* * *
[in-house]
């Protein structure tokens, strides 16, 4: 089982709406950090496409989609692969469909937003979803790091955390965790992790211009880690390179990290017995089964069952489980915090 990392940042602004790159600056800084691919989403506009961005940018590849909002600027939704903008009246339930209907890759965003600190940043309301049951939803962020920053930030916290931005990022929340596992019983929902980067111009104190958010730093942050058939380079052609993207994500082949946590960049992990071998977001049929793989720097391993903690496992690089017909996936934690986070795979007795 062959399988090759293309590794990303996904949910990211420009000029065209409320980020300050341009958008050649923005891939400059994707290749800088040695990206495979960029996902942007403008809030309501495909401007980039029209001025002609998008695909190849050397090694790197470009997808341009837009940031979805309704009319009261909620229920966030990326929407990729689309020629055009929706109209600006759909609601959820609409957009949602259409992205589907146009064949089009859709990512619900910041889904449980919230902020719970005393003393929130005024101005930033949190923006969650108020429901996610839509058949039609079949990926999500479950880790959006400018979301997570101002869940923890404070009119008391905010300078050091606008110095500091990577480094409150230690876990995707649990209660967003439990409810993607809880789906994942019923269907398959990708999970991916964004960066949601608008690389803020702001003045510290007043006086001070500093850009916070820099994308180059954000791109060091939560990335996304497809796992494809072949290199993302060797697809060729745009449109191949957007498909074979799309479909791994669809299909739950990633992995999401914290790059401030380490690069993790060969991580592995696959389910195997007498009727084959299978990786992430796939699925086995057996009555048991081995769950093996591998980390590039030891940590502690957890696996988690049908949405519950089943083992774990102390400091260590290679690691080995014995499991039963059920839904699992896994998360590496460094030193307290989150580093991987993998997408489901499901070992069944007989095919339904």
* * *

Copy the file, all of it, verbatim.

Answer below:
[in-house]
């Protein structure tokens, strides 16, 4: 089982709406950090496409989609692969469909937003979803790091955390965790992790211009880690390179990290017995089964069952489980915090 990392940042602004790159600056800084691919989403506009961005940018590849909002600027939704903008009246339930209907890759965003600190940043309301049951939803962020920053930030916290931005990022929340596992019983929902980067111009104190958010730093942050058939380079052609993207994500082949946590960049992990071998977001049929793989720097391993903690496992690089017909996936934690986070795979007795 062959399988090759293309590794990303996904949910990211420009000029065209409320980020300050341009958008050649923005891939400059994707290749800088040695990206495979960029996902942007403008809030309501495909401007980039029209001025002609998008695909190849050397090694790197470009997808341009837009940031979805309704009319009261909620229920966030990326929407990729689309020629055009929706109209600006759909609601959820609409957009949602259409992205589907146009064949089009859709990512619900910041889904449980919230902020719970005393003393929130005024101005930033949190923006969650108020429901996610839509058949039609079949990926999500479950880790959006400018979301997570101002869940923890404070009119008391905010300078050091606008110095500091990577480094409150230690876990995707649990209660967003439990409810993607809880789906994942019923269907398959990708999970991916964004960066949601608008690389803020702001003045510290007043006086001070500093850009916070820099994308180059954000791109060091939560990335996304497809796992494809072949290199993302060797697809060729745009449109191949957007498909074979799309479909791994669809299909739950990633992995999401914290790059401030380490690069993790060969991580592995696959389910195997007498009727084959299978990786992430796939699925086995057996009555048991081995769950093996591998980390590039030891940590502690957890696996988690049908949405519950089943083992774990102390400091260590290679690691080995014995499991039963059920839904699992896994998360590496460094030193307290989150580093991987993998997408489901499901070992069944007989095919339904």